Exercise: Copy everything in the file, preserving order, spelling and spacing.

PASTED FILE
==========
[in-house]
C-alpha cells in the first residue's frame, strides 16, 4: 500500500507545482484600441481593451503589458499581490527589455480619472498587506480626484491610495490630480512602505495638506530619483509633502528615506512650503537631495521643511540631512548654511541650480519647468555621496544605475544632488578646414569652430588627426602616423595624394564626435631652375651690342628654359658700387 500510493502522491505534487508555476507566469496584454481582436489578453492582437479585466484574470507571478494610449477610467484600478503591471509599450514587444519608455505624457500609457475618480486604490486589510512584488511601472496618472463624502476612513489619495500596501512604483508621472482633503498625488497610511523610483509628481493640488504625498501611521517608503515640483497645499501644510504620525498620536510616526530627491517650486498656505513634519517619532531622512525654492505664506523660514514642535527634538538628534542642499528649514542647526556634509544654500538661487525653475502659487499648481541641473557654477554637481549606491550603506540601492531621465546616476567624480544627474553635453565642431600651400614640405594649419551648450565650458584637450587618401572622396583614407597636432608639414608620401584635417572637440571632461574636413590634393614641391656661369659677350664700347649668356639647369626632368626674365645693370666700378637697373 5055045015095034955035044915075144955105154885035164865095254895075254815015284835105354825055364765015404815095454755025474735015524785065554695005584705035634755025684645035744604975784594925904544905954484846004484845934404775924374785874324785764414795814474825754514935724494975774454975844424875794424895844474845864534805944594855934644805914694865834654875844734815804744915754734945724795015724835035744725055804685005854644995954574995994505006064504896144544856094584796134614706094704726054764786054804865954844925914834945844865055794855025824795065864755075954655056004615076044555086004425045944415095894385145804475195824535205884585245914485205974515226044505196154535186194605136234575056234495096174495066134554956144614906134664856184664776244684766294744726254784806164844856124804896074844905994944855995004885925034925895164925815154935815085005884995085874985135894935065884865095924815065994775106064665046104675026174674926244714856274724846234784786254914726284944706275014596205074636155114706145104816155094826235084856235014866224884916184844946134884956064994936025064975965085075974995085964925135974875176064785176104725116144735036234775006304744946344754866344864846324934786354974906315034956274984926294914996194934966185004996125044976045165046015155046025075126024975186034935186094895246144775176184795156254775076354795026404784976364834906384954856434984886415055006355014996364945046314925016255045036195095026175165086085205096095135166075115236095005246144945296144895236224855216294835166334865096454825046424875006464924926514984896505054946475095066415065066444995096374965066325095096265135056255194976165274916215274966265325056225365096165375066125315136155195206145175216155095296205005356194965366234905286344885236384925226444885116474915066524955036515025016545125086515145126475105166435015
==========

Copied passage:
[in-house]
C-alpha cells in the first residue's frame, strides 16, 4: 500500500507545482484600441481593451503589458499581490527589455480619472498587506480626484491610495490630480512602505495638506530619483509633502528615506512650503537631495521643511540631512548654511541650480519647468555621496544605475544632488578646414569652430588627426602616423595624394564626435631652375651690342628654359658700387 500510493502522491505534487508555476507566469496584454481582436489578453492582437479585466484574470507571478494610449477610467484600478503591471509599450514587444519608455505624457500609457475618480486604490486589510512584488511601472496618472463624502476612513489619495500596501512604483508621472482633503498625488497610511523610483509628481493640488504625498501611521517608503515640483497645499501644510504620525498620536510616526530627491517650486498656505513634519517619532531622512525654492505664506523660514514642535527634538538628534542642499528649514542647526556634509544654500538661487525653475502659487499648481541641473557654477554637481549606491550603506540601492531621465546616476567624480544627474553635453565642431600651400614640405594649419551648450565650458584637450587618401572622396583614407597636432608639414608620401584635417572637440571632461574636413590634393614641391656661369659677350664700347649668356639647369626632368626674365645693370666700378637697373 5055045015095034955035044915075144955105154885035164865095254895075254815015284835105354825055364765015404815095454755025474735015524785065554695005584705035634755025684645035744604975784594925904544905954484846004484845934404775924374785874324785764414795814474825754514935724494975774454975844424875794424895844474845864534805944594855934644805914694865834654875844734815804744915754734945724795015724835035744725055804685005854644995954574995994505006064504896144544856094584796134614706094704726054764786054804865954844925914834945844865055794855025824795065864755075954655056004615076044555086004425045944415095894385145804475195824535205884585245914485205974515226044505196154535186194605136234575056234495096174495066134554956144614906134664856184664776244684766294744726254784806164844856124804896074844905994944855995004885925034925895164925815154935815085005884995085874985135894935065884865095924815065994775106064665046104675026174674926244714856274724846234784786254914726284944706275014596205074636155114706145104816155094826235084856235014866224884916184844946134884956064994936025064975965085075974995085964925135974875176064785176104725116144735036234775006304744946344754866344864846324934786354974906315034956274984926294914996194934966185004996125044976045165046015155046025075126024975186034935186094895246144775176184795156254775076354795026404784976364834906384954856434984886415055006355014996364945046314925016255045036195095026175165086085205096095135166075115236095005246144945296144895236224855216294835166334865096454825046424875006464924926514984896505054946475095066415065066444995096374965066325095096265135056255194976165274916215274966265325056225365096165375066125315136155195206145175216155095296205005356194965366234905286344885236384925226444885116474915066524955036515025016545125086515145126475105166435015